James Simons (1938, Newton, Massachusetts, US) is a mathematician, hedge fund manager and named by the Financial Times in 2006 as “the world’s smartest billionaire”.
His current net worth is $18 billion which makes him a member of the “propeller set.”
In 1964, James Simons worked with the National Security Agency as a code cracker. Between 1964 and 1968, he was on the research staff of the Communications Research Division of the Institute for Defense Analyses (IDA). In 2014, he was elected to the National Academy of Sciences of the USA.
But perhaps Simons is best known as the genius mathematician who cracked Wall Street.
Moreover, in the age of algorithmic bot trading, one can only speculate that his financial algorithm could very well be the “brain” of the central bank’s 24/7 bot trader guiding asset prices at pre programmed price levels. In 2006, Simons was named Financial Engineer of the Year by the International Association of Financial Engineers.
James Simons was born to a Jewish family. His father owned a shoe factory.
Simons earned a Bachelor of Science in mathematics from the Massachusetts Institute of Technology in 1958 and at the age of just 23, he was awarded a Ph.D. from the University of California, Berkeley.
From 1968 to 1978, James Simons was a mathematics professor and subsequent chair of the mathematics department at Stony Brook University.
In 1973 Simons was approached by IBM to attack the block cipher Lucifer, an early but direct precursor to the Data Encryption Standard (DES).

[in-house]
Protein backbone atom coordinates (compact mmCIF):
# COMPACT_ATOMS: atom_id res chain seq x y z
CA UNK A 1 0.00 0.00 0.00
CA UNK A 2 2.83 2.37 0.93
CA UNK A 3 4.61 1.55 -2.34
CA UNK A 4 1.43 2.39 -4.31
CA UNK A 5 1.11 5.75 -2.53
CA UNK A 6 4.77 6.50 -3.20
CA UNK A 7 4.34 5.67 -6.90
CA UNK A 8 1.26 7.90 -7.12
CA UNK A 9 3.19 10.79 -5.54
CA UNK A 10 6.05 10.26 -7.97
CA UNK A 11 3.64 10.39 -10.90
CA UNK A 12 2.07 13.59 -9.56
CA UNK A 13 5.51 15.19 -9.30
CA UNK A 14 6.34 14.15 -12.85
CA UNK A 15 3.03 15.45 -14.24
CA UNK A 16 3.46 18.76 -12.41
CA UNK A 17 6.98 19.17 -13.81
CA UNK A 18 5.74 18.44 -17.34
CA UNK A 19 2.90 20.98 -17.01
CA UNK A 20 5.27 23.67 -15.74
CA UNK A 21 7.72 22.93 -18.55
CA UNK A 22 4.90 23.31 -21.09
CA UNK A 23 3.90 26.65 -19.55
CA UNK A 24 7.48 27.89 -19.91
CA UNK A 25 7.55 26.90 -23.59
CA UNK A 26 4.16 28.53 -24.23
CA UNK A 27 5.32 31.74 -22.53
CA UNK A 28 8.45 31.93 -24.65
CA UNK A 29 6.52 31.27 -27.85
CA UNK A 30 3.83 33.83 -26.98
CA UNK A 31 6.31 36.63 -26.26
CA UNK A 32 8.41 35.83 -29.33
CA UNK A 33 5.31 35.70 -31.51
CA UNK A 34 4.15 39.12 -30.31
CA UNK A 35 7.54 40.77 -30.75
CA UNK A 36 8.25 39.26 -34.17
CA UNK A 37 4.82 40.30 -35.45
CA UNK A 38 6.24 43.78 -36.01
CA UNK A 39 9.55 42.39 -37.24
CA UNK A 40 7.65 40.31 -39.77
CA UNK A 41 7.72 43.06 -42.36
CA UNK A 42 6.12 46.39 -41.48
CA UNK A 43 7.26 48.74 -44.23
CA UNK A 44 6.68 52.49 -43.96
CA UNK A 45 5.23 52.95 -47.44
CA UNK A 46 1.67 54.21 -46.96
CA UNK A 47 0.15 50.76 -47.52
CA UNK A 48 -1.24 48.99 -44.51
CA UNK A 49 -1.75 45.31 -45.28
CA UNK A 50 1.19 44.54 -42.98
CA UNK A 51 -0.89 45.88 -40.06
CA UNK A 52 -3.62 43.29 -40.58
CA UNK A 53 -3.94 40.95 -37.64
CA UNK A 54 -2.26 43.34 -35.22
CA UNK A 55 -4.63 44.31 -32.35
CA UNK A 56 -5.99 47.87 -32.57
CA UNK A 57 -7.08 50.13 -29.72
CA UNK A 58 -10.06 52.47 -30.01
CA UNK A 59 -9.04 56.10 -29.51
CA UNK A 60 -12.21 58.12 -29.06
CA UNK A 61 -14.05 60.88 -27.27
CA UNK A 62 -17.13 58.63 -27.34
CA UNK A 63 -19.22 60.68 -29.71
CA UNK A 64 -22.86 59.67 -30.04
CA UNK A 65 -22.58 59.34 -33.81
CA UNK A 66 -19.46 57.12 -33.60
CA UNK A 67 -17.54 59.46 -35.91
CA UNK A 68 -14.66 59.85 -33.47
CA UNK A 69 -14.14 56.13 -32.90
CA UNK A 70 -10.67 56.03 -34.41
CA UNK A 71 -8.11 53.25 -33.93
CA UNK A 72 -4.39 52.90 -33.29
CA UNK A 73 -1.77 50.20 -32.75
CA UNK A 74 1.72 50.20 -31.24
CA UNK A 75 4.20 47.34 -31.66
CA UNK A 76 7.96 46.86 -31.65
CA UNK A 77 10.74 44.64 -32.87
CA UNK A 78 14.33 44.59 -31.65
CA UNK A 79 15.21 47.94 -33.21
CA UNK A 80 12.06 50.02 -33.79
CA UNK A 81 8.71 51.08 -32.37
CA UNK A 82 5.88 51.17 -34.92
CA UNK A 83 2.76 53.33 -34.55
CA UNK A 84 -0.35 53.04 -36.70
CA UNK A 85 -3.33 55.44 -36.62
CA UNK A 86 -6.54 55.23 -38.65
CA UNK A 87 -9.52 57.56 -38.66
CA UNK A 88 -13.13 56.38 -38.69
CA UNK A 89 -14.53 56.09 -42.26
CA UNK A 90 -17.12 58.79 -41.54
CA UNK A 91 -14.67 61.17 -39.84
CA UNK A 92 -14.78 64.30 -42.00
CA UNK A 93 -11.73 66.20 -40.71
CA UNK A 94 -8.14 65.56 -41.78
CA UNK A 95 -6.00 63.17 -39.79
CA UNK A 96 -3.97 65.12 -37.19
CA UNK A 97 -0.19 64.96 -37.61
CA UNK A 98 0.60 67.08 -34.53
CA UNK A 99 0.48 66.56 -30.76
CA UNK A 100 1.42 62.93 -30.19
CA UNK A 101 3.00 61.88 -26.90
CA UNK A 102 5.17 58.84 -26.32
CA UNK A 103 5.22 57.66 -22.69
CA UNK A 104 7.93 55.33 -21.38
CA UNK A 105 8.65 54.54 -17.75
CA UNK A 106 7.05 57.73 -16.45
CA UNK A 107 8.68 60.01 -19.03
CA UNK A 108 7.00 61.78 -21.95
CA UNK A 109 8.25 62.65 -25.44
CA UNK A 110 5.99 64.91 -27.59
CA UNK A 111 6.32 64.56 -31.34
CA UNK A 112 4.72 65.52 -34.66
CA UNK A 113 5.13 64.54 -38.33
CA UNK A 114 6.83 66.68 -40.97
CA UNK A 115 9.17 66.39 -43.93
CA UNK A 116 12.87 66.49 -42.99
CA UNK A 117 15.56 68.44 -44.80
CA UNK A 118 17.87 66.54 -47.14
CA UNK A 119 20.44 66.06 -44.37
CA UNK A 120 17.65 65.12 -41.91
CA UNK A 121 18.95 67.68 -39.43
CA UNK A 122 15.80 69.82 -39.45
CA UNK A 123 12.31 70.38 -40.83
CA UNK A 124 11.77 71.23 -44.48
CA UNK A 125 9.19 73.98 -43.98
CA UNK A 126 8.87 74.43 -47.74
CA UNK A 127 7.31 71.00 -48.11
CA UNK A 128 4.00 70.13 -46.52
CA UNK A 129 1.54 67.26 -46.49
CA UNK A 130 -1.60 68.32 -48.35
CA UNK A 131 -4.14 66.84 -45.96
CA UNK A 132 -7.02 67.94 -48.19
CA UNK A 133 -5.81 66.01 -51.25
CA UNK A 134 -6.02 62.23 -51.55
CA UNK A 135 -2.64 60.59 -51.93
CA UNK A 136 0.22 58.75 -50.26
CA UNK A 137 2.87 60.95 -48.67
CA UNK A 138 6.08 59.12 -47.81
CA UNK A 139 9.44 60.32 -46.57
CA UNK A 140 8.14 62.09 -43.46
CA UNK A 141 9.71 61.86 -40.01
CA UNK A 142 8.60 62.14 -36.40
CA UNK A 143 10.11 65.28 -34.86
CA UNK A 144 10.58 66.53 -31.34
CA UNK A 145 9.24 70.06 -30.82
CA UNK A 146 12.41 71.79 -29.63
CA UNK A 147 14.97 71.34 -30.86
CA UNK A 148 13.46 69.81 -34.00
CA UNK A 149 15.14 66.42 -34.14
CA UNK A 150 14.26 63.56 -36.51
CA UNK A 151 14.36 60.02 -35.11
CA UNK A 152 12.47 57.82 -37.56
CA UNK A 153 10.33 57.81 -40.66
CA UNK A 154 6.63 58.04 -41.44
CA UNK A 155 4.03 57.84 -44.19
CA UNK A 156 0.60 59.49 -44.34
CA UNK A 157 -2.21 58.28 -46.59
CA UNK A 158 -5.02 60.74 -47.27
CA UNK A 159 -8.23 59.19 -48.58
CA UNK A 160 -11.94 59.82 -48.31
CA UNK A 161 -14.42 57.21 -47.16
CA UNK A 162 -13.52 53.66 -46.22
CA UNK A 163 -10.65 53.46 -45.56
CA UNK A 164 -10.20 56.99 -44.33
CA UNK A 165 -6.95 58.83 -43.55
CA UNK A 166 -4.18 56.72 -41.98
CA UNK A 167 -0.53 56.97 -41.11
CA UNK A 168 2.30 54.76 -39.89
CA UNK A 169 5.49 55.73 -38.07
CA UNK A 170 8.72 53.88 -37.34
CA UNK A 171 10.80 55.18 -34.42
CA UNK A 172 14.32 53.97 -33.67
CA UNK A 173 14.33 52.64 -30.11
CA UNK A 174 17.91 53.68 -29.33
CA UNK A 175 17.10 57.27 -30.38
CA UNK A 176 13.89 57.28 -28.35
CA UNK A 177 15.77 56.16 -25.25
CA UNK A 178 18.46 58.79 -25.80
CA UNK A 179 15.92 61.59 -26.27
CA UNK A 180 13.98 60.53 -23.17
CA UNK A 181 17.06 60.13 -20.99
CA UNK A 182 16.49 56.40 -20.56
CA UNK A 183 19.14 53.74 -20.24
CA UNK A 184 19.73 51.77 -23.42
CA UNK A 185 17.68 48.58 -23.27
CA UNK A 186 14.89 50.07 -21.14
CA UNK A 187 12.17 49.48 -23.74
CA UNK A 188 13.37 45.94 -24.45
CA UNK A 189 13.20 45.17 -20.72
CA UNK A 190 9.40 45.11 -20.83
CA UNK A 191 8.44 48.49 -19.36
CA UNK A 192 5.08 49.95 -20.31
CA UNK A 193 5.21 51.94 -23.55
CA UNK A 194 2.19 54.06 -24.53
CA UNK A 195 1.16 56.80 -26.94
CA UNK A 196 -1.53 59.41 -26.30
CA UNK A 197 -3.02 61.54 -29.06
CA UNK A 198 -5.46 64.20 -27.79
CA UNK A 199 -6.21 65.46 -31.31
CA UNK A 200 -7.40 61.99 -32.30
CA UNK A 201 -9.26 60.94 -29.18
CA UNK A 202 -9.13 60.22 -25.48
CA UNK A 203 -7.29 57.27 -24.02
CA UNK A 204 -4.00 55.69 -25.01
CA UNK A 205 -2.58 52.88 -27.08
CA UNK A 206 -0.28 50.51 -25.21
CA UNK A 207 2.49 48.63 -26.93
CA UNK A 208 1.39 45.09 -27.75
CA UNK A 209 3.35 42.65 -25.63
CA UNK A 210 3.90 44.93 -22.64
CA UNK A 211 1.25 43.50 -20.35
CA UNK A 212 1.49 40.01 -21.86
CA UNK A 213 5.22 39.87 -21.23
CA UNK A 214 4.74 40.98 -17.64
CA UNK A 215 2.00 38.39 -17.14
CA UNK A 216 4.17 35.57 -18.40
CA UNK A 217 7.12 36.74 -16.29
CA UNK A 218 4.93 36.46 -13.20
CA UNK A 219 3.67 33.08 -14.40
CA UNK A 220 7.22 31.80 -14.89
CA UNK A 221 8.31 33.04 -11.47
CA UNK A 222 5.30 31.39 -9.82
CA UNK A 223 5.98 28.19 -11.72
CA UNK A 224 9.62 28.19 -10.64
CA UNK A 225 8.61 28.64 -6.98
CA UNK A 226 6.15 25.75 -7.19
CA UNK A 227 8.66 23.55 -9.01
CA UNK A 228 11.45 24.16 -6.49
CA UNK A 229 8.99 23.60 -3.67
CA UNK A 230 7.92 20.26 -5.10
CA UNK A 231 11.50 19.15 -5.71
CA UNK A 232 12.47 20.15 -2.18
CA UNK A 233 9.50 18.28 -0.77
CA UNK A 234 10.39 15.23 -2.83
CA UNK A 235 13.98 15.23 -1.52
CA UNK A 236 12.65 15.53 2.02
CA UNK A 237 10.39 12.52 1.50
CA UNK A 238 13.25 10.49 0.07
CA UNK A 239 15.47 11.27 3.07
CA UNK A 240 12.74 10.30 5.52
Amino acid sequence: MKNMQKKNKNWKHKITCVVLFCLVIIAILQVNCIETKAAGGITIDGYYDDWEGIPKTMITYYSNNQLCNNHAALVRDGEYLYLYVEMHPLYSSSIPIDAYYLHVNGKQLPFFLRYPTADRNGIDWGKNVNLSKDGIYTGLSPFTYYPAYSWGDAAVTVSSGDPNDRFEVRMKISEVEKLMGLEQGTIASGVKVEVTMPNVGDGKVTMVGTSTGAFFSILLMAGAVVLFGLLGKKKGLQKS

James Simons started trading in his late 30s and in 1982 Simons founded Renaissance Technologies, a private hedge fund based in New York City.
But the Renaissance Institutional Equities Fund (RIEF) has also attracted some controversy.
In May 2009 James Simons was questioned by investors on the dramatic performance gap of Renaissance Technologies’ portfolios. The Medallion Fund, which has been available exclusively to current and past employees and their families, surged 80% in 2008 in spite of hefty fees; the Renaissance Institutional Equities Fund (RIEF), owned by outsiders, lost money in both 2008 and 2009; RIEF declined 16% in 2008.
James Simons retired from the fund in 2009, he remains its non-executive chairman and adviser.
named by the Financial Times in 2006 as “the world’s smartest billionaire”.
James Simons is a quantitative investor. When he was asked about how he managed to create astonishing returns over two decades with surprisingly low volatility compared with other hedge funds he replied, “I did it by assembling a wonderful group of people”.
He started trading in his late 30s. “I made quite a lot of money out of pure luck, no mathematical model was involved.”
“But after looking at the data I realized there was some structure here. I hired a few mathematicians and we started making some models. The kind of thing we did at the Institute for Defense Analyses (IDA). You design an algorithm test it on a computer.”
“You look at a lot of data and try to simulate different predictive schemes.”
What data? “Everything is grist for the mill, except hem lines,” replied Simons.
So financial reports, historical data, in other words, technical and fundamental analysis)
“You are looking for anomalies…”, added Simons
You look at a lot of data and try to simulate different predictive schemes – James Simons
James Simons has not given many interviews. He tends to shun the limelight. However, he did give a rare interview which is available on Ted talk.
I made quite a lot of money out of pure luck, no mathematical model was involved – James Simons
CONNECT WITH INVESTOR
Follow this World Top Investor via their various social media channels and read more about their background and current investment interests on their official website:
Want the latest investor news as it happens?
Subscribe to our Investors Newsletter